Hard Attack by Dust is an improvement over the acceptable performance of the self-titled debut from the year before. The team of producer Kenny Kerner and vocalist/guitarist/producer Richie Wise do just what the title suggests, bringing a harder attack to songs like "Pull Away/So Many Times" and "Ivory," the latter an instrumental with emphasis on guitar riffs and cymbal work. It's an all-out assault from the trio and pretty interesting, though the album as a whole works better when Thog's Fred Singer adds piano and organ. "How Many Horses" benefits from keyboard presence, and brings the group back to the Leslie West/Mountain flavors so obvious on the group's 1971 debut. That song definitely sounds like Dust was intent on remaking the Jack Bruce/Mountain classic "Theme From an Imaginary Western," one of that group's highlights. That the quieter moments, the elegant "Walk in the Soft Rain" and "How Many Horses," work better than the brutally hard "Suicide" hints at the adult contemporary leanings of Kerner and Wise. That they would merge this group with their labelmates in the band Stories for 1973's Traveling Underground is more evidence of what musical style they were more comfortable with. Unlike the commercial happy style of Stories, this album is obsessed with death -- perhaps a marketing tool to the hard rock audience with that theme running through the disc. It's no secret why Stories lead singer Ian Lloyd ended up on Scotti Brothers Records in 1979 and 1980: Producer Wise, the lead singer of Dust, was A&R man at that label. The two Dust albums provide evidence that there were some music business execs who actually had talent. The wonderful Frank Frazetta artwork on the front of the album also shows good taste. Frazetta did many a cover drawing for Creepy and Eerie magazines. It's a well-known fact that Gene Simmons from Kiss came from the world of fanzines and fantasy, and it should be no surprise that Wise and Kerner went on to produce the debut from Kiss in 1974 on Neil Bogart's Casablanca imprint. They also did the follow-up, Hotter Than Hell. You see, Bogart was VP of Kama Sutra's Buddah imprint as far back as 1967, and these Dust albums are truly the prototype to what became Kiss, at least in terms of sound. How could it not be so? The two men who made the first Kiss albums made these two albums a couple of years before Simmons and crew made their debut. All Music Guide writer Greg Prato calls Kiss (their debut album) "one of hard rock's all-time classic studio recordings." It was a product of the people who made Dust. Interesting that Buddah hasn't considered combining the first two Dust and third Stories album on a double CD to show the roots of Kiss; it would certainly be a neat marketing ploy. There's a pretty 19-second bonus 11th song/tenth track entitled "Entrance," which concludes the dark poetry of the Hard Attack album, an album that is one of the forgotten soldiers in rock history.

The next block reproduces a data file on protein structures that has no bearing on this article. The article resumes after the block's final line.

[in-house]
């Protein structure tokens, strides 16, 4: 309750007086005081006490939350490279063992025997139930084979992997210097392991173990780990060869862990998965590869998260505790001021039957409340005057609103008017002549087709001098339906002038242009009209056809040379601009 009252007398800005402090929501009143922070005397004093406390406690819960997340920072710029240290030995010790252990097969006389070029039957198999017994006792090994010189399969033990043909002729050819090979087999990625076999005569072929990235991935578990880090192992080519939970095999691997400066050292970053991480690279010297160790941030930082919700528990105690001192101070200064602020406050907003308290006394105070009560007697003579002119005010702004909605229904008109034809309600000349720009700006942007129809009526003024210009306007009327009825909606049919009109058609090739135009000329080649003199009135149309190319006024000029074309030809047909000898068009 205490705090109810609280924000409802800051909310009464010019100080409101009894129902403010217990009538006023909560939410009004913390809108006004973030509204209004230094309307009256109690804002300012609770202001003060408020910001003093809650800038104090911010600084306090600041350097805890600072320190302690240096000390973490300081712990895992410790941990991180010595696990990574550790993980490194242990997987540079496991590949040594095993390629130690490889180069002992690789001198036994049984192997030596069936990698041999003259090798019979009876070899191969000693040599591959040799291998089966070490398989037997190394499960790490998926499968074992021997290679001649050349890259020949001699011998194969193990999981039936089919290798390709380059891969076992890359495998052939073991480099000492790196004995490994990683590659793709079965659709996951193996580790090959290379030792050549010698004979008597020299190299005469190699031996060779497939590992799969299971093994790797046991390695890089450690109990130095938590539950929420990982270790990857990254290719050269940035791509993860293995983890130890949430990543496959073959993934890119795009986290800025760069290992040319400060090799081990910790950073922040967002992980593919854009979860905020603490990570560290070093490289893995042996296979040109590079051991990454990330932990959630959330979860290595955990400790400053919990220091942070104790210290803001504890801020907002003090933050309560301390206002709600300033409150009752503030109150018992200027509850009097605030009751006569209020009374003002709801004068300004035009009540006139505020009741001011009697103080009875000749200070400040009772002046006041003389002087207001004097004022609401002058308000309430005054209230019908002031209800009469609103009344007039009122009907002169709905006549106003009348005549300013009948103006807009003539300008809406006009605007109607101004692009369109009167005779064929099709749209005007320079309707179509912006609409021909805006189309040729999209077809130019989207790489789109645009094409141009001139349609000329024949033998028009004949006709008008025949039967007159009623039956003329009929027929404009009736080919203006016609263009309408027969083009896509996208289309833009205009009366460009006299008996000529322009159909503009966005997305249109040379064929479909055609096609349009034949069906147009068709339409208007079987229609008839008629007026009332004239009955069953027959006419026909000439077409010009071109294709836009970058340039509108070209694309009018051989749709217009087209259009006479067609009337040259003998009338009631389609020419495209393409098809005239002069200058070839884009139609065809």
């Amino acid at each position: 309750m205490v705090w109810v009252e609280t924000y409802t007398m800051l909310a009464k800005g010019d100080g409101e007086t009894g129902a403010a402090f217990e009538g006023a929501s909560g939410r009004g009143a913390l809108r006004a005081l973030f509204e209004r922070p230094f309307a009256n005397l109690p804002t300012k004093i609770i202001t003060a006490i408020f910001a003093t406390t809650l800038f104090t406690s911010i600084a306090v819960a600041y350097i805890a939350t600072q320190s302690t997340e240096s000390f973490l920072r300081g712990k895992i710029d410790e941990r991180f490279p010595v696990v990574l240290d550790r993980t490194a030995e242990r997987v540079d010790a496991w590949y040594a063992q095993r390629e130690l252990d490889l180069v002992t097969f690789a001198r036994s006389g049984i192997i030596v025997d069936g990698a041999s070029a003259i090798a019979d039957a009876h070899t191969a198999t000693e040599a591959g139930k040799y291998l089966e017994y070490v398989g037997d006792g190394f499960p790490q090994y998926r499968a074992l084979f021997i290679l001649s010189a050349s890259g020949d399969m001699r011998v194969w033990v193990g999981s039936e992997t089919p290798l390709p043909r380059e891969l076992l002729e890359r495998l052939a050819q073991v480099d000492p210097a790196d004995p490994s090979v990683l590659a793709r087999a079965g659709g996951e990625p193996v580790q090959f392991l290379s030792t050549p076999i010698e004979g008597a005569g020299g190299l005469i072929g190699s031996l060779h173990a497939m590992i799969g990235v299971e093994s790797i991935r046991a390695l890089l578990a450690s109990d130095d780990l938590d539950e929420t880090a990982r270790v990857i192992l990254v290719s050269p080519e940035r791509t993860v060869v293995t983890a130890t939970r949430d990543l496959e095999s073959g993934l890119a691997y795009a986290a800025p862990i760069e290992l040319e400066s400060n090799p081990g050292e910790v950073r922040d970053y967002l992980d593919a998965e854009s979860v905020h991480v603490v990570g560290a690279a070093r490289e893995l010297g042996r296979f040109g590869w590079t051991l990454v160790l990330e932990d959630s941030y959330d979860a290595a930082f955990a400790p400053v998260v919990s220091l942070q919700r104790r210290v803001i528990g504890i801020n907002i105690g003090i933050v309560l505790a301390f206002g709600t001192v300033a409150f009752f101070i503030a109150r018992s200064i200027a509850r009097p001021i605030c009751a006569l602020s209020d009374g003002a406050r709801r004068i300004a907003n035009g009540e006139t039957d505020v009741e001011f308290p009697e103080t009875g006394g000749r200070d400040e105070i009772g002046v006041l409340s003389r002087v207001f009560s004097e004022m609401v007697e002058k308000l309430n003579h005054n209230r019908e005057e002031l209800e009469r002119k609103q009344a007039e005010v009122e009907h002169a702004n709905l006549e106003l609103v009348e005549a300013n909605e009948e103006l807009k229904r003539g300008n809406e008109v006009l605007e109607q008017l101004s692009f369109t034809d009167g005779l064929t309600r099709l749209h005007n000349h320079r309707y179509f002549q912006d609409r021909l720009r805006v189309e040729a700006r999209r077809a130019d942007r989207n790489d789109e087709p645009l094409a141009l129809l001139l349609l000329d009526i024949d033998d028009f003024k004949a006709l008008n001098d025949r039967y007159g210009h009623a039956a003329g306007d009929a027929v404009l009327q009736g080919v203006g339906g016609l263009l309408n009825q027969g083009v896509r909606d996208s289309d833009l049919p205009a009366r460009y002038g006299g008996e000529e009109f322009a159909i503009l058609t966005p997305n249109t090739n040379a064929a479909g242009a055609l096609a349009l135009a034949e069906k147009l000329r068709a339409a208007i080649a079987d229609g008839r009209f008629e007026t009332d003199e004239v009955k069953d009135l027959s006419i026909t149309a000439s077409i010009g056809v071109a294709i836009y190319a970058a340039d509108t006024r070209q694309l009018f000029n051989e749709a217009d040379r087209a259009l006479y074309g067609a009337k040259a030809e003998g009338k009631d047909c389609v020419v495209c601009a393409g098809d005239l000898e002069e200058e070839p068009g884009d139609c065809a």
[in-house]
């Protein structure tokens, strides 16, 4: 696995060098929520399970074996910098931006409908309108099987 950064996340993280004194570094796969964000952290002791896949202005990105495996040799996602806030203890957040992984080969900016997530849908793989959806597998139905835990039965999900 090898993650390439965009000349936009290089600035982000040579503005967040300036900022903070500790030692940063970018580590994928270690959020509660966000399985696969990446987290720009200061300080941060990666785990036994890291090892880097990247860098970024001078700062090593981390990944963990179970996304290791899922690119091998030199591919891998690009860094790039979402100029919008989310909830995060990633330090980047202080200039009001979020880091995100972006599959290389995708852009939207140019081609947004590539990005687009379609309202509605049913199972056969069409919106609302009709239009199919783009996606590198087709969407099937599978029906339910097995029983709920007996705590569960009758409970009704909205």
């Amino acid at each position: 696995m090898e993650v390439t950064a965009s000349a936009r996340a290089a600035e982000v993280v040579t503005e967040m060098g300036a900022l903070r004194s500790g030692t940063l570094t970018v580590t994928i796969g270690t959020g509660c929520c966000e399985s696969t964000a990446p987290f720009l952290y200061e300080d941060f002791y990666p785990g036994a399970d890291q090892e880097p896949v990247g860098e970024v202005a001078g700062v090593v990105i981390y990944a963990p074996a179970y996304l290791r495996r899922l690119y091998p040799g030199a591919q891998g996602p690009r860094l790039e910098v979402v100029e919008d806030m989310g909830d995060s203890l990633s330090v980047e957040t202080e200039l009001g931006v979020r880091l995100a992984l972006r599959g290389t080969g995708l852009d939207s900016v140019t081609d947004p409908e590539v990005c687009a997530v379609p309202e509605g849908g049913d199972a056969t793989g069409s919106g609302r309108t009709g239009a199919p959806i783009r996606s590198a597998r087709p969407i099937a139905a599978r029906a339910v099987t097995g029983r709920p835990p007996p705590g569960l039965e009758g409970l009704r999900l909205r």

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AllMusic Review by Joe Viglione